The Collected Works of Author and Blogger Larry Roberts

Archive for 2009

Nothing in your hand; it is what underwater homedebtors have. They occupy a house -- just like renters do -- but most of them do so at a huge premium to renting. Underwater homedebtors have no equity; what they do have is the dream of equity in the future. They have a position in a financial market that most resembles an option contract that is out-of-the-money. People who are underwater today and paying a premium are still hoping they will get a return on those premium dollars when their house value rises above their mortgage and puts them back in-the-money. Mostly this is based on fantasy or Zillow Zestimates or some other such nonsense, when in reality, their property values…[READ MORE]

Today I briefly want to again Revisit Option ARMs, and I want to address a common misperception about REO; lenders do not have to sell REO due to regulatory pressure. Shareholders may dissuade lenders from becoming real estate investors, but the banking regulators will not. The Option ARM Kingpins: Who Holds the Elusive Option ARMs? $189 Billion Securitized and Outstanding and big Three of Wells Fargo, JP Morgan, and Bank of America Playing with Time. There have been many charts ... and much of the confusion is around a few key points: -1.  Banks have been circumspect given the actual number of option ARMs -2.  Many option ARMs are in California (roughly 60 percent of the market) -3.  Many of…[READ MORE]

The California housing market is volatile, but people only see the ups. Trying to capture appreciation, they "stretch" to get into a property by putting larger and larger percentages of their income toward housing (until the entire system collapses). This stretching is (1) recorded in the aggregate debt-to-income ratio for a particular market and (2) observed in the struggles of individual homeowners.   As you might surmise, the peaks in the DTI ratios correspond to peaks in our three California housing bubbles.   Today, I want to move from the macro down to the micro; the charts above show aggregate numbers and big-picture relationships, but what about the individual? What struggles does all of this mean for you and me?…[READ MORE]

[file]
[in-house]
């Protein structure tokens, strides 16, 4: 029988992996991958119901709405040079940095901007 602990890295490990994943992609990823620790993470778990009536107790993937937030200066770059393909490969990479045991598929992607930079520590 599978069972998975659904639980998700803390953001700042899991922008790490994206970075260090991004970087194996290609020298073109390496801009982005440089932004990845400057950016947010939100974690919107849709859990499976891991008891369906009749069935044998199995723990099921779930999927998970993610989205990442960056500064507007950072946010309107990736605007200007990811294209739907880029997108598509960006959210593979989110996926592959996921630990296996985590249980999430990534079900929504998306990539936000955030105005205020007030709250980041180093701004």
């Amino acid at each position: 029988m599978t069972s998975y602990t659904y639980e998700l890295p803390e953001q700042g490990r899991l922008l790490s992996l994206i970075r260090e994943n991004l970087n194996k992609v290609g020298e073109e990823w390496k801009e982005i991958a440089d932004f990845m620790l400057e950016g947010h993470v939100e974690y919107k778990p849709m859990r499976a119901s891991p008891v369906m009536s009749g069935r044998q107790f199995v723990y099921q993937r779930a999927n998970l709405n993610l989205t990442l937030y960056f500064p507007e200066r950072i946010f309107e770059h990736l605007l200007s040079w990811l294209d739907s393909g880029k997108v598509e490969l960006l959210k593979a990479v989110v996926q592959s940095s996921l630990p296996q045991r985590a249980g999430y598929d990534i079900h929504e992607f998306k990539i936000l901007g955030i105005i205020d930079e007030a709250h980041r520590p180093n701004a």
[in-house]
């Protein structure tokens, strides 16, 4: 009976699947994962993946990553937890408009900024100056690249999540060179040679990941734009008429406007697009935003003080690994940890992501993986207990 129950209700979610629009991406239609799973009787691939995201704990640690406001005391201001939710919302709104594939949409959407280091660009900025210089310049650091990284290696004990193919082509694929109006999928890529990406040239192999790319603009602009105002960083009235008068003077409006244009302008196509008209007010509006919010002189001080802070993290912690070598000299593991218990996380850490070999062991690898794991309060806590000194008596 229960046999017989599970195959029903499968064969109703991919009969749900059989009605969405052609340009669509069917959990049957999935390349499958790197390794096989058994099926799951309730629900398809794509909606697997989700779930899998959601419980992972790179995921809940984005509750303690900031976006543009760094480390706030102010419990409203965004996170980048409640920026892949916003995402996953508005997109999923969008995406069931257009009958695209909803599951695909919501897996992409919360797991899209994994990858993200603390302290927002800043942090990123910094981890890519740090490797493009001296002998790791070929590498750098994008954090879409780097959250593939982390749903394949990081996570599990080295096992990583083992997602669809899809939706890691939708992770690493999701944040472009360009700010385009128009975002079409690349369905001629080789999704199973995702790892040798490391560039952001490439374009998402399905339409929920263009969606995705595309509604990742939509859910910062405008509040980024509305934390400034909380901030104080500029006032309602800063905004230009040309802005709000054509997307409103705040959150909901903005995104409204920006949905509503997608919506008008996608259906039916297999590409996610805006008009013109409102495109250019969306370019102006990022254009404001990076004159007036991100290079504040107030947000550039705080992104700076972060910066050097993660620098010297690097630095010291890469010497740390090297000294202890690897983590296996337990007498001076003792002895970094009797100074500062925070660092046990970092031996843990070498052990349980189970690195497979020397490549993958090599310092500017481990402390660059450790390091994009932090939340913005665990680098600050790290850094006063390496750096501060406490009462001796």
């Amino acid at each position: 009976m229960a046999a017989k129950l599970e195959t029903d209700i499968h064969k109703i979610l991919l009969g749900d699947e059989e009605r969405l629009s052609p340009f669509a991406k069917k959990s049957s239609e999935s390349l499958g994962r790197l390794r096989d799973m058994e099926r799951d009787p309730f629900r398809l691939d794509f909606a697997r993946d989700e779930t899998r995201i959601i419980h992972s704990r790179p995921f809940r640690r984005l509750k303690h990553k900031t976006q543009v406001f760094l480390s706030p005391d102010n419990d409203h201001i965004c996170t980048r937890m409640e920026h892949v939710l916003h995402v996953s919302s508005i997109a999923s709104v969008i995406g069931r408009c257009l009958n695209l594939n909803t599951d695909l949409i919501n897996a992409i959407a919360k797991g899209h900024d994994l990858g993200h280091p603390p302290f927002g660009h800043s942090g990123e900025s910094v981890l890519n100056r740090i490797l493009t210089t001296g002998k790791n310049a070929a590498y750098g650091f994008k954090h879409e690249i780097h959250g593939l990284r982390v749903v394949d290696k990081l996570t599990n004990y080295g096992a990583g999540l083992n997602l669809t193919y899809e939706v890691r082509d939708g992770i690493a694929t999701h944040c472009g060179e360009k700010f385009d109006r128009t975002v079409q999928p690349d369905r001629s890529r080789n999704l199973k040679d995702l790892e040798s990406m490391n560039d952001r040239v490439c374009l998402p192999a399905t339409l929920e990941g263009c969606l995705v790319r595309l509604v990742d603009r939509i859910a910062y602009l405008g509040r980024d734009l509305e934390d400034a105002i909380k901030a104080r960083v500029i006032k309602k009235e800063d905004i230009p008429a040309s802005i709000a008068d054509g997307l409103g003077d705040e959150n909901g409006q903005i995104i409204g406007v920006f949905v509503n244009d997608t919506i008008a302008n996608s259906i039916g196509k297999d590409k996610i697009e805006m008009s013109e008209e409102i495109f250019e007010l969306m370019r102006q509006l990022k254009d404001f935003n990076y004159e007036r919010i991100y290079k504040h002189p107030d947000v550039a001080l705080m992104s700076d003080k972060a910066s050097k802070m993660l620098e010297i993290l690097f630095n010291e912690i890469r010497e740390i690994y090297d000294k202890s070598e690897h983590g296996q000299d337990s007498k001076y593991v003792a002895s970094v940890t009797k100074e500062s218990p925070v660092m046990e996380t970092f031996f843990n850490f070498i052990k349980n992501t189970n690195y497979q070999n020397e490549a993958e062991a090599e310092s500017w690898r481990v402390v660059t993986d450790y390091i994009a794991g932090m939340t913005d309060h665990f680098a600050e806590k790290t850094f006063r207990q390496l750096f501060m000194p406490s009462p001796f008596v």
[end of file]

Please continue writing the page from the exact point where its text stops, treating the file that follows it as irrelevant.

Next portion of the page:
Four Major Variables that Determine Market Price Over the last four days we looked at the four main variables that determine home price: borrower income, allowable debt-to-income ratios, interest rates, and downpayment requirements. Today we are looking at tax implications and opportunity costs because these number will give you a more accurate measure of the impact home ownership will have on the owner's financial life. Taxes Owning real estate has two significant tax benefits: (1) favorable capital gains tax exemptions and (2) income tax benefit through the home mortgage interest deduction (HMID). Be forewarned that this is not an exhaustive treatise on every permutation in the tax code. I am going to look at the general case the most people…[READ MORE]

Four Major Variables that Determine Market Price Over the last three days we looked at the four main variables that determine home price: borrower income, allowable debt-to-income ratios, interest rates, and downpayment requirements. Today we are looking at homeowners associations because this expense (1) reduces your payment to the lender, (2) reduces the amount you can borrow and bid, and thereby (3) reduces the value of real estate. People can persuasively argue that HOAs add more value than they cost, and I believe this is true, but that value is reflected in market comps. When you examine the details of cashflow, HOAs are a cost, nothing more. The following is the words of our guest author OC Progressive. Avoiding the…[READ MORE]

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